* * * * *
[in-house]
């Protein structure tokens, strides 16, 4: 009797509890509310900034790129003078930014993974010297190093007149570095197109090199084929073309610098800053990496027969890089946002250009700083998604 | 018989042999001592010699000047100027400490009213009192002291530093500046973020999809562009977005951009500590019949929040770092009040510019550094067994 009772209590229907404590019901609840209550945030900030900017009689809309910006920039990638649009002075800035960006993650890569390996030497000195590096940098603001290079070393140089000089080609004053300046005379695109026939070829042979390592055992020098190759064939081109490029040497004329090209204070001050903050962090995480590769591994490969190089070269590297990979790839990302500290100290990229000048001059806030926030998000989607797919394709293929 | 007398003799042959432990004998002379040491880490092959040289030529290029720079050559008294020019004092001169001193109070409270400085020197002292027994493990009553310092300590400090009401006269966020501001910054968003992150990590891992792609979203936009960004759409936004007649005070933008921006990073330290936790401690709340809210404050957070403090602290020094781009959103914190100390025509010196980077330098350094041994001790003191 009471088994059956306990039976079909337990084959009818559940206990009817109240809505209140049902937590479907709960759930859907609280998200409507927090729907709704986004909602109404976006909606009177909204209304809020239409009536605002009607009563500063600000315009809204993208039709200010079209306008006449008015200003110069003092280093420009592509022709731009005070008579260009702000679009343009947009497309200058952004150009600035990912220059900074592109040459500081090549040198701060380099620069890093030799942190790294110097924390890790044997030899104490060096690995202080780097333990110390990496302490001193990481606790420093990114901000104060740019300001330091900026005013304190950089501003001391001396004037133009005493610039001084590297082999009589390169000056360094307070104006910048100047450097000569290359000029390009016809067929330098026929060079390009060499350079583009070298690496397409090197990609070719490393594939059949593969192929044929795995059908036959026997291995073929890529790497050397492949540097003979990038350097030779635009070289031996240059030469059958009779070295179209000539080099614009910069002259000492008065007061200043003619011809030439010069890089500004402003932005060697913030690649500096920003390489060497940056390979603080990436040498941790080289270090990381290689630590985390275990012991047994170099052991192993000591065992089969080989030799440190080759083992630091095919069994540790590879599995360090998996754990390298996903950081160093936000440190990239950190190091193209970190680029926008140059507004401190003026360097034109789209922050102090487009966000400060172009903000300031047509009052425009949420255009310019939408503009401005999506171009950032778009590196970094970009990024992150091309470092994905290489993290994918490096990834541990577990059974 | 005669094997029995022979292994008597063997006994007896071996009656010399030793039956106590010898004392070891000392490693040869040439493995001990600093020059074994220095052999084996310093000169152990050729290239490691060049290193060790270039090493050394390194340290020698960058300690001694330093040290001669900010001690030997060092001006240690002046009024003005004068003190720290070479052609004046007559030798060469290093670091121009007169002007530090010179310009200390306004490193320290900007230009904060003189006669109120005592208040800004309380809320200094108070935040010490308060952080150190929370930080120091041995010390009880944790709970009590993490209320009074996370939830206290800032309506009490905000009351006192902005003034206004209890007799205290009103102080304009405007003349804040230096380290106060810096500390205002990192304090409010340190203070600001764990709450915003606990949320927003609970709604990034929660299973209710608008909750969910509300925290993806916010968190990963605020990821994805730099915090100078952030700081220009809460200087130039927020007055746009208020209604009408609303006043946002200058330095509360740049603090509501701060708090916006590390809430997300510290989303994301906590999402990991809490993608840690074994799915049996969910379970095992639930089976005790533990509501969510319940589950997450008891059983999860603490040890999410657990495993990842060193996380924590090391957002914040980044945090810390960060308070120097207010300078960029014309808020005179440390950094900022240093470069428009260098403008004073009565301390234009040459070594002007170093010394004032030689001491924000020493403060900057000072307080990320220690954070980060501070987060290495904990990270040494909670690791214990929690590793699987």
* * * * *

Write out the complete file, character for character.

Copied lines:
[in-house]
């Protein structure tokens, strides 16, 4: 009797509890509310900034790129003078930014993974010297190093007149570095197109090199084929073309610098800053990496027969890089946002250009700083998604 | 018989042999001592010699000047100027400490009213009192002291530093500046973020999809562009977005951009500590019949929040770092009040510019550094067994 009772209590229907404590019901609840209550945030900030900017009689809309910006920039990638649009002075800035960006993650890569390996030497000195590096940098603001290079070393140089000089080609004053300046005379695109026939070829042979390592055992020098190759064939081109490029040497004329090209204070001050903050962090995480590769591994490969190089070269590297990979790839990302500290100290990229000048001059806030926030998000989607797919394709293929 | 007398003799042959432990004998002379040491880490092959040289030529290029720079050559008294020019004092001169001193109070409270400085020197002292027994493990009553310092300590400090009401006269966020501001910054968003992150990590891992792609979203936009960004759409936004007649005070933008921006990073330290936790401690709340809210404050957070403090602290020094781009959103914190100390025509010196980077330098350094041994001790003191 009471088994059956306990039976079909337990084959009818559940206990009817109240809505209140049902937590479907709960759930859907609280998200409507927090729907709704986004909602109404976006909606009177909204209304809020239409009536605002009607009563500063600000315009809204993208039709200010079209306008006449008015200003110069003092280093420009592509022709731009005070008579260009702000679009343009947009497309200058952004150009600035990912220059900074592109040459500081090549040198701060380099620069890093030799942190790294110097924390890790044997030899104490060096690995202080780097333990110390990496302490001193990481606790420093990114901000104060740019300001330091900026005013304190950089501003001391001396004037133009005493610039001084590297082999009589390169000056360094307070104006910048100047450097000569290359000029390009016809067929330098026929060079390009060499350079583009070298690496397409090197990609070719490393594939059949593969192929044929795995059908036959026997291995073929890529790497050397492949540097003979990038350097030779635009070289031996240059030469059958009779070295179209000539080099614009910069002259000492008065007061200043003619011809030439010069890089500004402003932005060697913030690649500096920003390489060497940056390979603080990436040498941790080289270090990381290689630590985390275990012991047994170099052991192993000591065992089969080989030799440190080759083992630091095919069994540790590879599995360090998996754990390298996903950081160093936000440190990239950190190091193209970190680029926008140059507004401190003026360097034109789209922050102090487009966000400060172009903000300031047509009052425009949420255009310019939408503009401005999506171009950032778009590196970094970009990024992150091309470092994905290489993290994918490096990834541990577990059974 | 005669094997029995022979292994008597063997006994007896071996009656010399030793039956106590010898004392070891000392490693040869040439493995001990600093020059074994220095052999084996310093000169152990050729290239490691060049290193060790270039090493050394390194340290020698960058300690001694330093040290001669900010001690030997060092001006240690002046009024003005004068003190720290070479052609004046007559030798060469290093670091121009007169002007530090010179310009200390306004490193320290900007230009904060003189006669109120005592208040800004309380809320200094108070935040010490308060952080150190929370930080120091041995010390009880944790709970009590993490209320009074996370939830206290800032309506009490905000009351006192902005003034206004209890007799205290009103102080304009405007003349804040230096380290106060810096500390205002990192304090409010340190203070600001764990709450915003606990949320927003609970709604990034929660299973209710608008909750969910509300925290993806916010968190990963605020990821994805730099915090100078952030700081220009809460200087130039927020007055746009208020209604009408609303006043946002200058330095509360740049603090509501701060708090916006590390809430997300510290989303994301906590999402990991809490993608840690074994799915049996969910379970095992639930089976005790533990509501969510319940589950997450008891059983999860603490040890999410657990495993990842060193996380924590090391957002914040980044945090810390960060308070120097207010300078960029014309808020005179440390950094900022240093470069428009260098403008004073009565301390234009040459070594002007170093010394004032030689001491924000020493403060900057000072307080990320220690954070980060501070987060290495904990990270040494909670690791214990929690590793699987």